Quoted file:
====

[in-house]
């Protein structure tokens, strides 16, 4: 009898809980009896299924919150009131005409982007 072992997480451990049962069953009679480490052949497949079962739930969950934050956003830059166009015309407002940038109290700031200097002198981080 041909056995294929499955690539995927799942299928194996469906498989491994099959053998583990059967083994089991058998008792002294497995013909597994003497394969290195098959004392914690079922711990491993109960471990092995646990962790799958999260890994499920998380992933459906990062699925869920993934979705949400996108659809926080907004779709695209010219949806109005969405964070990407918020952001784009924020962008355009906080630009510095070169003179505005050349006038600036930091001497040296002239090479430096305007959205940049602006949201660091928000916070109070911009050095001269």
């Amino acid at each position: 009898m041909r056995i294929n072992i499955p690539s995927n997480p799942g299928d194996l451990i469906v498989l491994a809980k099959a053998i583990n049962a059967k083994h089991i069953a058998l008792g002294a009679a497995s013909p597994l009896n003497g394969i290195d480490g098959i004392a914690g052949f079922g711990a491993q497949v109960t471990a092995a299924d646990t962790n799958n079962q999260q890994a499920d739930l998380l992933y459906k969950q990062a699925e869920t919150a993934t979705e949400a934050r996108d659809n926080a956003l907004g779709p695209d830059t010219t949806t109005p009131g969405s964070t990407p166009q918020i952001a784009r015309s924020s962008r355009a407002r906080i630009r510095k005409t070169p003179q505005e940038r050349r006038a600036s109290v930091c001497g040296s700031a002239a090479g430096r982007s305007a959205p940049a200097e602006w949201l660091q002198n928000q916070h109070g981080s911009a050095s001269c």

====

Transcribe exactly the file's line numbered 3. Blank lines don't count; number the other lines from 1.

């Amino acid at each position: 009898m041909r056995i294929n072992i499955p690539s995927n997480p799942g299928d194996l451990i469906v498989l491994a809980k099959a053998i583990n049962a059967k083994h089991i069953a058998l008792g002294a009679a497995s013909p597994l009896n003497g394969i290195d480490g098959i004392a914690g052949f079922g711990a491993q497949v109960t471990a092995a299924d646990t962790n799958n079962q999260q890994a499920d739930l998380l992933y459906k969950q990062a699925e869920t919150a993934t979705e949400a934050r996108d659809n926080a956003l907004g779709p695209d830059t010219t949806t109005p009131g969405s964070t990407p166009q918020i952001a784009r015309s924020s962008r355009a407002r906080i630009r510095k005409t070169p003179q505005e940038r050349r006038a600036s109290v930091c001497g040296s700031a002239a090479g430096r982007s305007a959205p940049a200097e602006w949201l660091q002198n928000q916070h109070g981080s911009a050095s001269c």